Monday, January 25, 2010
There's an interesting article over at Segullah entitled "Speak Now, or Forever Hold Your Peace." The writer, Angela, asks some good questions and makes some even better points about when to speak and when not to speak in life. Her essay invites one of my favorite things, self-analysis, and she tacitly encourages the reader to determine on which side of the speaking-or-not-speaking coin he or she lands most often.
I happen to be one who is prone to speak too much rather than too little. (Regular followers will not be startled by this revelation.) When I was in high school, a favorite English teacher once quelled my loquaciousness by explaining to the class, "Sue has a need to be heard." I felt humiliated at the time, but I now realize that what she was saying was no more and no less than the truth. I do have a need to be heard, as three published books (non-published wouldn't have satisfied the need), numerous poems (placed, for the world to see, on a free-for-public-use website), and this oft-updated blog unabashedly testify. I've written articles for online magazines, filled an embarrassing number of journals, created scripts for road shows and church programs without number, and authored short stories galore. In fact, I am happy to share almost anything I can somehow get down on paper (though I admittedly have an easier time sharing things I get down on computer paper, because my
penmanship handwriting is all but illegible). And I rarely say no to an opportunity to speak, either. Nor do I resist the urge to raise my hand (I do try not to wave it around), offer advice (too many times, unsolicited), or give my opinion (too often, unrequested.)
Oh, and one more thing. (If I'm going to tell on myself, I shouldn't forget this.) When I was interviewed for entry into my graduate program in counseling, the woman conducting that interview said rather dubiously toward the end of the conversation, "Well, some people like therapists who talk a lot." Upon honest reflection, however, I did not see this trait as a good thing and spent most of my training learning to be silent and listen. It wasn't easy; it surely didn't come naturally, but it was worth it.
Over the years, I have continued to improve in this area. While I am still happy to speak up in a class or group setting, I no longer have a "need" to do so. In fact, I am frequently able to hold my peace until the Spirit prompts me to say something! Don't get me wrong, I am not trying to change my propensity to voice feelings and opinions. In fact, my patriarchal blessing encourages me to speak my piece when inspired to do so. These days, though, I do tend to wait until I am inspired, which is undoubtedly an improvement over my schoolgirl need to respond verbally or in writing to any and every stimulus that prompted brain activity on my part.
Anyway, Angela's is a good essay and well worth reading. I also like the little story below, which brings the point home for me. (I'd like to list the author, but searching the internet yields only that credit which is every writer's worst nightmare: "Anonymous.") Ah well, I salute the creator of this piece, wherever you are...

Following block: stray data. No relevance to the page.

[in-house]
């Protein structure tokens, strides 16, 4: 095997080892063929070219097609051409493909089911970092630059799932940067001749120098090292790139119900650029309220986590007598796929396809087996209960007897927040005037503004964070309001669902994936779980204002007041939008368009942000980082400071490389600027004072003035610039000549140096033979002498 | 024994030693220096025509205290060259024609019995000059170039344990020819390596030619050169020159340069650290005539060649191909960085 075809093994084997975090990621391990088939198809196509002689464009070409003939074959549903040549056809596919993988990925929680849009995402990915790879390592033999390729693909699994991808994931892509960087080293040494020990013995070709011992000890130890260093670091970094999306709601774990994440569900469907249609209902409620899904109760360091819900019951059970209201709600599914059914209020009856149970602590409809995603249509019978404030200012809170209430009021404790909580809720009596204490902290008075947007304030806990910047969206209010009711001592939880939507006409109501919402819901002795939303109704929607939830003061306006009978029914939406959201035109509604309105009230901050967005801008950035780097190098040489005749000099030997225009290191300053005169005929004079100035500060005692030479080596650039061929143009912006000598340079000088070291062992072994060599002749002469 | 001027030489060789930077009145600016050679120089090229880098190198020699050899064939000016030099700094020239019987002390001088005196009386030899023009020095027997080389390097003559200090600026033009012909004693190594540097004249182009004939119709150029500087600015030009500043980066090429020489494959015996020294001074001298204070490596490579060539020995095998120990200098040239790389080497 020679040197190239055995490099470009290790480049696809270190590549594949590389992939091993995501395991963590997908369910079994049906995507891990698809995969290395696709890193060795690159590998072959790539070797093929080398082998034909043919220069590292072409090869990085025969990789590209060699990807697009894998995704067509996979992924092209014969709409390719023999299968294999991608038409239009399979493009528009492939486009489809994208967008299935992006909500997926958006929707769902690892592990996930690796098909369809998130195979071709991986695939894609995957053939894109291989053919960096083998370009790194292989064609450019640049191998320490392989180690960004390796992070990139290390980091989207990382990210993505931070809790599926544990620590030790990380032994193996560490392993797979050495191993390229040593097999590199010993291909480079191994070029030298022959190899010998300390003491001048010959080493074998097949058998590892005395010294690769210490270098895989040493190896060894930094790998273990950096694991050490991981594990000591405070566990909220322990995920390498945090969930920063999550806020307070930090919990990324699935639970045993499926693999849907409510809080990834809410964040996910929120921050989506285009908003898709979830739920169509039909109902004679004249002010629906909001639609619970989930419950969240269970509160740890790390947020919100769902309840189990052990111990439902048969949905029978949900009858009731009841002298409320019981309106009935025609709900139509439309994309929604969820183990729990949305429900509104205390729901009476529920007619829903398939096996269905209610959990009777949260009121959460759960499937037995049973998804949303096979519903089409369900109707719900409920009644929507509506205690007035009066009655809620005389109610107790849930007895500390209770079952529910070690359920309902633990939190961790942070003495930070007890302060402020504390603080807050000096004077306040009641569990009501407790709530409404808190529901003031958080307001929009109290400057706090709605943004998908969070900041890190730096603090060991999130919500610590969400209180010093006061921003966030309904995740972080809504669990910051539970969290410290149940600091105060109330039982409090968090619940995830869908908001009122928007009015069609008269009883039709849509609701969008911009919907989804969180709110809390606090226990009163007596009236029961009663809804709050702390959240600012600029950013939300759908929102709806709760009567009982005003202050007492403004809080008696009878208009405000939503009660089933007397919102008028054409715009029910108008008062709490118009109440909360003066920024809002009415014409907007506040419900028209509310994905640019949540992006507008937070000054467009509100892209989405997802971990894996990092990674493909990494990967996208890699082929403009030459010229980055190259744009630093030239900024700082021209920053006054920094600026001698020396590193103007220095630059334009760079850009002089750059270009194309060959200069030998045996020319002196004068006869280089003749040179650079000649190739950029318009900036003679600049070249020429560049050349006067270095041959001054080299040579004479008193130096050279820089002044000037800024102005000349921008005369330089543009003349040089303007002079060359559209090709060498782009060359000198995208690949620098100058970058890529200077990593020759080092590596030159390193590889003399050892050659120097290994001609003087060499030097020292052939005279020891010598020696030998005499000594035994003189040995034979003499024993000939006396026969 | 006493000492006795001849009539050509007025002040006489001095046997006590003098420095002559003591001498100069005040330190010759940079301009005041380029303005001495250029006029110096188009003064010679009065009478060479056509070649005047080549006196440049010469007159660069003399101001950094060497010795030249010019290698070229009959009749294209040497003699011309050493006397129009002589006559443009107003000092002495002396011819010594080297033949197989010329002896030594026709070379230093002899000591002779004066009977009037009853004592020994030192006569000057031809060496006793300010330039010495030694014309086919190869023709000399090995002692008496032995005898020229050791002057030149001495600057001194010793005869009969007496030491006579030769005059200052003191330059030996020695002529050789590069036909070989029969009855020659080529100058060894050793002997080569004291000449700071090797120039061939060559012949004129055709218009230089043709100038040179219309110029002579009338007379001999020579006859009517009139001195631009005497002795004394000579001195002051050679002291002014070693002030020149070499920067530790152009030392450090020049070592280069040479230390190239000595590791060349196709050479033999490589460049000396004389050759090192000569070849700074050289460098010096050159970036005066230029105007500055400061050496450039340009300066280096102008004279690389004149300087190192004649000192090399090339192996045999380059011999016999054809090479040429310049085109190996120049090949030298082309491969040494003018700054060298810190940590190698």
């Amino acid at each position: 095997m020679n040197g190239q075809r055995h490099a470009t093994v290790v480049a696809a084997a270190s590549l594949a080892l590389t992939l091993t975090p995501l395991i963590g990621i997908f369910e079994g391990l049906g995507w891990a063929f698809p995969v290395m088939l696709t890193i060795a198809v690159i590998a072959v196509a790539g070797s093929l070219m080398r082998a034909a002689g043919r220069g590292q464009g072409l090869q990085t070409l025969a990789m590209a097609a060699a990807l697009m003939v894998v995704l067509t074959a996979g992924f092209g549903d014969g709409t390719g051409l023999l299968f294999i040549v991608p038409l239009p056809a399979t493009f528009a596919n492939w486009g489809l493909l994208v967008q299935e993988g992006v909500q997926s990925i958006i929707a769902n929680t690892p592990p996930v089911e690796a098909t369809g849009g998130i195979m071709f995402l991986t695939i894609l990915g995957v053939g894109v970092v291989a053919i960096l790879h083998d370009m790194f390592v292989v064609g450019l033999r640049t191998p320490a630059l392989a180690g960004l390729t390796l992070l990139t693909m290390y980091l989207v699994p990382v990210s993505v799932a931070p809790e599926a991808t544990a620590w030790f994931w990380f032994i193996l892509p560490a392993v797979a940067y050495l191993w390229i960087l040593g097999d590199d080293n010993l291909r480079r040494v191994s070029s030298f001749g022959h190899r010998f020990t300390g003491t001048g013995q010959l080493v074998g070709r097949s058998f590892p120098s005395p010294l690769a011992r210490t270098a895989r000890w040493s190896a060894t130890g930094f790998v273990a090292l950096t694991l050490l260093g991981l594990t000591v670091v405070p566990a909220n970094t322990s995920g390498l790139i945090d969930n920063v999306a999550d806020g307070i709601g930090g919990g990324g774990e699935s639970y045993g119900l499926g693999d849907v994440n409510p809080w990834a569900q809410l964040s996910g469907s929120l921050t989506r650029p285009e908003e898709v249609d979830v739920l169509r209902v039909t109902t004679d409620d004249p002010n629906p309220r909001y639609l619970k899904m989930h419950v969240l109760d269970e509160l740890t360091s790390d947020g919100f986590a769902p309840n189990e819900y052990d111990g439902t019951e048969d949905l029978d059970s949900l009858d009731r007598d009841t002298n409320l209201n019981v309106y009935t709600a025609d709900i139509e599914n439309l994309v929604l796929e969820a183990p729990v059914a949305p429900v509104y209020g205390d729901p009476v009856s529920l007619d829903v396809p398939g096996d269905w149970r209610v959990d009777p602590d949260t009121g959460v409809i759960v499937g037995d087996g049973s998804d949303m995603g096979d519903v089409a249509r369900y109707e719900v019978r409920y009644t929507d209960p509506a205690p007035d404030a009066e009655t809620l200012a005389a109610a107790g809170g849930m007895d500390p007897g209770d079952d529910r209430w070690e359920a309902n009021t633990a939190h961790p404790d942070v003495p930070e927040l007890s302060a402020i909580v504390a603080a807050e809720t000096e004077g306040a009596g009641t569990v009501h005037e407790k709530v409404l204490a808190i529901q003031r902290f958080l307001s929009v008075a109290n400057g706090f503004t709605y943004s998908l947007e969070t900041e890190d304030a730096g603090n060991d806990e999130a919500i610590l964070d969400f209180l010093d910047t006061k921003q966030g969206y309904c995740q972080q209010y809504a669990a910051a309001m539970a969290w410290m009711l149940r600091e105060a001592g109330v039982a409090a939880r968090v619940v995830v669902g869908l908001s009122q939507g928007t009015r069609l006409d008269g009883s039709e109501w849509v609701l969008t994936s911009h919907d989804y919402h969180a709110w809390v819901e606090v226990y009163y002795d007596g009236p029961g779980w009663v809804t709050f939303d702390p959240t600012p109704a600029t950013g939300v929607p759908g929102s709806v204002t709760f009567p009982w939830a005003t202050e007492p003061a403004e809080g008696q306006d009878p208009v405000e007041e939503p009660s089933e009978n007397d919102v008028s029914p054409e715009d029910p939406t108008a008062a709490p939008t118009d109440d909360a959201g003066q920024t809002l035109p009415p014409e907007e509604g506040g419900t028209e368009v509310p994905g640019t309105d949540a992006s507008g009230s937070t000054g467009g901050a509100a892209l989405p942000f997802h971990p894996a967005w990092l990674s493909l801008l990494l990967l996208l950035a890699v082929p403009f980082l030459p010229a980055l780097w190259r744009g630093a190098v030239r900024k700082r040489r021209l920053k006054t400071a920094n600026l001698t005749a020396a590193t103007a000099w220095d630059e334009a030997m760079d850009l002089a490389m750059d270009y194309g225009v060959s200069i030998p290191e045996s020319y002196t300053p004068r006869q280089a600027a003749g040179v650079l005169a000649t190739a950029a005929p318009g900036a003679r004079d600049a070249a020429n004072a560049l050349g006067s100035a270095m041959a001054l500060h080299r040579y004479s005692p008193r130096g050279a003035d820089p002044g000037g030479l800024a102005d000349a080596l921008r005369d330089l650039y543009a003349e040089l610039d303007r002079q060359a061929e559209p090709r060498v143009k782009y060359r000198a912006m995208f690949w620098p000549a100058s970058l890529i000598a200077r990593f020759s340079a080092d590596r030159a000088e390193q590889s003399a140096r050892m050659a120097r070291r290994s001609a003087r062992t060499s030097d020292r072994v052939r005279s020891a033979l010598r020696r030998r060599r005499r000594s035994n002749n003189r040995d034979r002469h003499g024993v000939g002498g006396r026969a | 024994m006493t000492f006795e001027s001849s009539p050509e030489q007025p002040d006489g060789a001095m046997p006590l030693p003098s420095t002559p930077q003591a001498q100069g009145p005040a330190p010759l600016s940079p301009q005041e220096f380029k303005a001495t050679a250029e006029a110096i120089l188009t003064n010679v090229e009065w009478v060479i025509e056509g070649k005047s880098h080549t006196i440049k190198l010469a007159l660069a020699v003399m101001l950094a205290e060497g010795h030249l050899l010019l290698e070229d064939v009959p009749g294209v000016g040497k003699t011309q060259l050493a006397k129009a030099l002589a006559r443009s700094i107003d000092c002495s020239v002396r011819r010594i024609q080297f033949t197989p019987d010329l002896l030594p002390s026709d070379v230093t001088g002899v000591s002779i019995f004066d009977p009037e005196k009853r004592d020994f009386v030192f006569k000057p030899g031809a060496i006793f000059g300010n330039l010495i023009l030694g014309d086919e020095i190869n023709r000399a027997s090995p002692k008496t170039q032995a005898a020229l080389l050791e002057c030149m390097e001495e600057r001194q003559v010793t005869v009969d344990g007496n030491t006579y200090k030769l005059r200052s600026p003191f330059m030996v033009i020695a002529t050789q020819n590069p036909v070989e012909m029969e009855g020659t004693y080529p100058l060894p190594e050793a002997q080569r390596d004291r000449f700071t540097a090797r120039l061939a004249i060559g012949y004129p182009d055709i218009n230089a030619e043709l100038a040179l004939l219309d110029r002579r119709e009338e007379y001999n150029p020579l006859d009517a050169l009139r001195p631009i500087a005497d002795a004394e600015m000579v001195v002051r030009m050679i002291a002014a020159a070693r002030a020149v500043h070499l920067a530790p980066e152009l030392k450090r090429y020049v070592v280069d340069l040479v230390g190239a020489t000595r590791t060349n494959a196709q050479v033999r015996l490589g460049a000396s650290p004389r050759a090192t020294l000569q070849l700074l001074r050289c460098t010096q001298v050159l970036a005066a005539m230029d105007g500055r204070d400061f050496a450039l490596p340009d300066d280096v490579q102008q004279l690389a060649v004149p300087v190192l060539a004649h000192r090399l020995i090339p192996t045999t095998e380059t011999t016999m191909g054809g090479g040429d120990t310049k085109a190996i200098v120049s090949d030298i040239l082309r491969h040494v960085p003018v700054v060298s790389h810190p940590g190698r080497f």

"A member of a certain church, who previously had been attending services regularly, stopped going. After a few weeks, the pastor decided to visit him.
It was a chilly evening. The pastor found the man at home alone, sitting before a blazing fire. Guessing the reason for his pastor's visit, the man welcomed him, led him to a comfortable chair near the fireplace and waited.
The pastor made himself at home but said nothing. In the grave silence, he contemplated the dance of the flames around the burning logs. After some minutes, the pastor took the fire tongs, carefully picked up a brightly burning ember, and placed it to one side of the hearth, all alone. Then he sat back in his chair, still silent.
The host watched all this in quiet contemplation. As the one, lone ember's flame flickered and diminished, there was a momentary glow before its fire was no more. Soon, it was cold and dead.
Not a word had been spoken since the initial greeting. The pastor glanced at his watch and realized it was time to leave. He slowly stood up, picked up the cold, dead ember and placed it back in the middle of the fire. Immediately it began to glow, once more with the light and warmth of the burning coals around it.
As the pastor reached the door to leave, his host said with a tear running down his cheek, 'Thank you so much for your visit and especially for the fiery sermon. I will be back in church next Sunday.'
We live in a world today, which tries to say too much with too little. Consequently, few listen. Sometimes the best sermons are the ones left unspoken."
Having established that premise (and yet being anything but a black-and-white person), later this week I will be sharing with you a couple of the "sermons" spoken by stake leaders in my husband's singles ward conference yesterday, conclusively proving that those spoken sermons can be pretty good, too!
Don't you love grey area? AND gray area?
(Hmmm...grEy or grAy??...another non-black-and-white issue...)
PS. So, which side of the coin do you fall on?––speaking or not speaking??
(You can sound off on grey and gray, too, if you like.)
PPS. Unless, of course, you prefer to remain silent... ;)